What do you look for in a ChoiceScript Game?


#1

I’m going to start working on a choicescript game soon, and I’ve got the game partially outlined, but I want to ask a couple questions to the fanbase at large and figure out what kinds of games you like. After all, who wants to write a story that nobody will read? :smiley:

Question 1: To you, are choicescript games more literature aspect (it’s about the story, non-player character development, a world that moves even when the PC isn’t looking) or the game aspect (choices you make and their effects on the world, building up your character, many different options, lots of ways to “win” or “lose” etc). Of course, if you’re here it’s going to be a mix of both, but which is more important (assuming both are passable)?

Question 2: Which is more important - stories with lots of diverse options and endings (breadth) or deep, rich stories in which the options are relatively similar and the choices generally lead you in the same direction (depth)? This has alot to do with the first question, but I see it as different. Again, assuming both are passable, which would you writers to *focus* on?


#2
  1. To me, it’s the literature aspect. The literature is what gives CoG games their appeal, and makes them stand out from the crowd. Games which focus more on the ‘game’ side of things, such as “The Fleet” are still good, but, in my opinion, not as good as more literature based games. However, you can’t have one being good if the other is bad, so the ‘game’ aspect should still be good (for example, “Heroes Rise” wasn’t much of a game- it was very linear. It was still good, but not great), but the ‘literature’ side of things is more important to me.

  2. Personally, it’s breadth. A game with few choices (again, I go back to “Heroes Rise”) isn’t really that much of a game, so you have to have lots of different paths to follow- otherwise you’re not really making a game. However, the game still needs to be long, deep and rich. Using the example of a square, sorry if you don’t get me, but a square needs to be as wide as it is long or it’s not a square- it’s a rectangle. You need the game to have a lot of choices and still be deep, but, if I was at gunpoint and had to choose one, I’d pick breadth.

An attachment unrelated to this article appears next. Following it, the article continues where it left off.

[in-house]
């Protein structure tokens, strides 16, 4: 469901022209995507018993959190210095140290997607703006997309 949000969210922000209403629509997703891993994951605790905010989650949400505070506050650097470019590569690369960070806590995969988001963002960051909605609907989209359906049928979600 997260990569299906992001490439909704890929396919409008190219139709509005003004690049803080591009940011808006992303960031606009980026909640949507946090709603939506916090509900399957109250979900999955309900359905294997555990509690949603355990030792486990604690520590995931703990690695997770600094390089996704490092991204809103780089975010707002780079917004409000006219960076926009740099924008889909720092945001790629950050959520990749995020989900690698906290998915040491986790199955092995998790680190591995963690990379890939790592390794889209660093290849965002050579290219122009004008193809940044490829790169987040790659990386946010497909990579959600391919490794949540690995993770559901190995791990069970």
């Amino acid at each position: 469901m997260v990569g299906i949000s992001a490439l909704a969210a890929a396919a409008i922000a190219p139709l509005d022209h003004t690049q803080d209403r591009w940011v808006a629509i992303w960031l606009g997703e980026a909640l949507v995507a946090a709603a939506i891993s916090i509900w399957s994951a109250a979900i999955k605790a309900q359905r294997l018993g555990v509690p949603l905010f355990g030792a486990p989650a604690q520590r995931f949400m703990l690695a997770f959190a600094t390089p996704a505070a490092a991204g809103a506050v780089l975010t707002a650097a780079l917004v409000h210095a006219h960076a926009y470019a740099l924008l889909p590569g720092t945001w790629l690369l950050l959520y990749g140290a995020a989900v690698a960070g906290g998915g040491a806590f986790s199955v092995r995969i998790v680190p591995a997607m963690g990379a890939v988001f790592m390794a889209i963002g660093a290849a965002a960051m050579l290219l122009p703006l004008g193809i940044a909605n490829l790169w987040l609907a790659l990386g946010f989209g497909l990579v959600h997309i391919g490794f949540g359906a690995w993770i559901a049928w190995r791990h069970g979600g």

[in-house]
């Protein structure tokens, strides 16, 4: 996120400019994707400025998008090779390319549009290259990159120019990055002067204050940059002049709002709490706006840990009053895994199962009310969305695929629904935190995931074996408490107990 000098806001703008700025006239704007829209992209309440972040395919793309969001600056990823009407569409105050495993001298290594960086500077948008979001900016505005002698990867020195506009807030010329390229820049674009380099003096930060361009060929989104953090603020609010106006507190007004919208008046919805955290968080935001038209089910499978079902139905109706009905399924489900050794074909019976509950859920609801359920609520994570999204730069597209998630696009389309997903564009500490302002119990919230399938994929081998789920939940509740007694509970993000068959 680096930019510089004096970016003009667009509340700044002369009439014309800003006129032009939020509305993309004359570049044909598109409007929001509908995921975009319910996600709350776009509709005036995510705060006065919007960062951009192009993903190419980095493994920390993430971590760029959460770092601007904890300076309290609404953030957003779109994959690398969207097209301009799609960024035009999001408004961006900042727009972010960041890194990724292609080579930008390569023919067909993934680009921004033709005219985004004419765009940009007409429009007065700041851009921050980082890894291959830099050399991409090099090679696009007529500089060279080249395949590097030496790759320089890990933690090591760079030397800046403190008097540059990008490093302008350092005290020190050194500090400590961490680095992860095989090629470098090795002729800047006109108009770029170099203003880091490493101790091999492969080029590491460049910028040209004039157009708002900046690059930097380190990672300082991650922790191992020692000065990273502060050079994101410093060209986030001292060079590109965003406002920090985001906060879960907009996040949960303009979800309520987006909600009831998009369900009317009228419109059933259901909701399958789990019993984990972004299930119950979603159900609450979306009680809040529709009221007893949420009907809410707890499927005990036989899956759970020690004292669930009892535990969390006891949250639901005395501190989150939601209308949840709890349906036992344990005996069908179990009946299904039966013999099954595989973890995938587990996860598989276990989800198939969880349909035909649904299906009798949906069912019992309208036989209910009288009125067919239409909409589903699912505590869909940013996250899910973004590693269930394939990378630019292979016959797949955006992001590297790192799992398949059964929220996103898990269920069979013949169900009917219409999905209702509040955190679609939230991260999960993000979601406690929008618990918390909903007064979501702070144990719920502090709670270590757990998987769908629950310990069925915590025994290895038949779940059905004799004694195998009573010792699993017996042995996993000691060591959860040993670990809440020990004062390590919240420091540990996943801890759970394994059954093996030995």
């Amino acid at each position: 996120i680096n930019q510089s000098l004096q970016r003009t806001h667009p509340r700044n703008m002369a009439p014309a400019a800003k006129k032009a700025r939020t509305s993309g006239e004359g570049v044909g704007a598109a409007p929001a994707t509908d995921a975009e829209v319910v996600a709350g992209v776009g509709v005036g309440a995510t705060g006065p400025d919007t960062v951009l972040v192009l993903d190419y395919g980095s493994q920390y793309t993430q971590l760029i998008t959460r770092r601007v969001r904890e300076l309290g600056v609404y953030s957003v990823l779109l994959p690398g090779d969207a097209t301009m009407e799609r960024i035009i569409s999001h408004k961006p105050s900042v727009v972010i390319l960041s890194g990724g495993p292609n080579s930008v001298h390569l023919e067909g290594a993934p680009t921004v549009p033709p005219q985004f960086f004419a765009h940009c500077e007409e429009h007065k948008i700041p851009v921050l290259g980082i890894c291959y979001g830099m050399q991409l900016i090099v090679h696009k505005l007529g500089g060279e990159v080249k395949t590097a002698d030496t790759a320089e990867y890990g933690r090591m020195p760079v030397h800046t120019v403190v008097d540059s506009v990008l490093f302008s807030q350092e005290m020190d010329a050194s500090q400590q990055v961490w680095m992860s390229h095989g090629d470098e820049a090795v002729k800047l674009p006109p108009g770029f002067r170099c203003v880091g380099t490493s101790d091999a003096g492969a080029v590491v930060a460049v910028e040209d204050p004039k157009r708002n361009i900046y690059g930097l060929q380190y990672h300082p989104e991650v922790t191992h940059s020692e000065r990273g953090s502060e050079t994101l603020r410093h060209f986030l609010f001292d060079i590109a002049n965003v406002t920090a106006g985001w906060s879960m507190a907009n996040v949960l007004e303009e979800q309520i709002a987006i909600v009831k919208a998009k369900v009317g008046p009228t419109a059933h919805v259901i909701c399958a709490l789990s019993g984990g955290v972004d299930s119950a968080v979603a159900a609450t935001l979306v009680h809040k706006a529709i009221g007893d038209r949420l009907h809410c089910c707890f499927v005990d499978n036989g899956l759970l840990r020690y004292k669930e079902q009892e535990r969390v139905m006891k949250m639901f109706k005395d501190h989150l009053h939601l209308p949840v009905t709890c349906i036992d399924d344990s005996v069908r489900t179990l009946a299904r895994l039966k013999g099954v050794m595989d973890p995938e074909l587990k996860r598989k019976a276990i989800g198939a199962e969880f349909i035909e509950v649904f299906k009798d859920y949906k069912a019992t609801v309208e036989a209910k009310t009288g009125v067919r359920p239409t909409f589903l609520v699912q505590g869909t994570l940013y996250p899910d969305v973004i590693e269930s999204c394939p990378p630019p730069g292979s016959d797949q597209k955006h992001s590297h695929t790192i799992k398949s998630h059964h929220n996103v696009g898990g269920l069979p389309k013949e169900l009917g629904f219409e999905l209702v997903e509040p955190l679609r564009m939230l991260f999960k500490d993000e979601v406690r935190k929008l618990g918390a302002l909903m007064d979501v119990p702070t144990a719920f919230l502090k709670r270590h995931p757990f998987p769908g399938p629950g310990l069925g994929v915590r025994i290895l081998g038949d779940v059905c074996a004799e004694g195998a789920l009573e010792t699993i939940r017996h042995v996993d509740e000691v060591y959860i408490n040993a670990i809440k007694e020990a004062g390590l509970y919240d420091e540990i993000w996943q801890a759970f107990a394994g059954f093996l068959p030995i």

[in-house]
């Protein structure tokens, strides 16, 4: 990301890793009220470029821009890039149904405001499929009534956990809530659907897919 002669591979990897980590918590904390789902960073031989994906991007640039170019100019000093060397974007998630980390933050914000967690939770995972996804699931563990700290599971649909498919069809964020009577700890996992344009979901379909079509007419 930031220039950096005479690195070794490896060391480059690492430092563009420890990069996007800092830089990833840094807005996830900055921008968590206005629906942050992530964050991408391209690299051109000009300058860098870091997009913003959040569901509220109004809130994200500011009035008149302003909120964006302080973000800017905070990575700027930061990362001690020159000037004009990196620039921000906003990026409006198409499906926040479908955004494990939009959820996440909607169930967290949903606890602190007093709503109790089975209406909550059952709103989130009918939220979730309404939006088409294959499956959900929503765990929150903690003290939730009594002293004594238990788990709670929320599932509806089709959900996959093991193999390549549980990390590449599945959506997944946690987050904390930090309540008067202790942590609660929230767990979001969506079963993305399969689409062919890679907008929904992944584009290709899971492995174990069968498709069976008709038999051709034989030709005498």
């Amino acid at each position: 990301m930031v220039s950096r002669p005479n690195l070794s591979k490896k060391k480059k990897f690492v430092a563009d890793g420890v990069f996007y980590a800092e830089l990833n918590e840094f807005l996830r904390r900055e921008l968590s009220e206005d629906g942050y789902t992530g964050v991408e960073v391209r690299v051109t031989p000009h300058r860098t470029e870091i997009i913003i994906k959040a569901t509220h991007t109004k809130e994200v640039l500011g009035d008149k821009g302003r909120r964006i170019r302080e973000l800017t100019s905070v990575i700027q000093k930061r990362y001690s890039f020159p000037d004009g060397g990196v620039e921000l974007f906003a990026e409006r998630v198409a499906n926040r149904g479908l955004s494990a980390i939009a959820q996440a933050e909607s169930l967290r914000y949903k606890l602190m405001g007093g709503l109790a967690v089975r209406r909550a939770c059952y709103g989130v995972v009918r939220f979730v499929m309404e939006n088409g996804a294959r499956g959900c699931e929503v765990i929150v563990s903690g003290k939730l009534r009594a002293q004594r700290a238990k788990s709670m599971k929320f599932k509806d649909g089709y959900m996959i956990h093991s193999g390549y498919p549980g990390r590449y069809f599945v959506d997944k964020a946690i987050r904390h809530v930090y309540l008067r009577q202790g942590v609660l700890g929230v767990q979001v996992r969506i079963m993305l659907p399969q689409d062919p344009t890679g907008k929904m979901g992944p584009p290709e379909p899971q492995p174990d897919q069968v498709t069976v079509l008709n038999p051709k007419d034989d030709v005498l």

#3

Awesome, Redgrave. :slight_smile: Thanks! I tend to be the same way. I also like to have the best of both worlds until somebody points a gun at me. :smiley: I will take this into consideration. Thanks!


#4

@FallingWithStyle I can answer both question with one: a good game (to me) has in equal measure all the elements you mention. It needs literature so that the player has an immersive world to interact with and move in. It needs the interactive element because if you give the player plenty of options for how their character develops and goes through the game, the more enjoyable the game will be. This will also increase the replayablilty of your game, but obviously will make it much more difficult to make.

Easily the best game (to me) currently being made is called Vendetta: Rise of a Gangster and is being made by @Vendetta. His game has both a rich world to play in and give you plenty of options on how to play the game.


#5

@fantom agreed, on both points!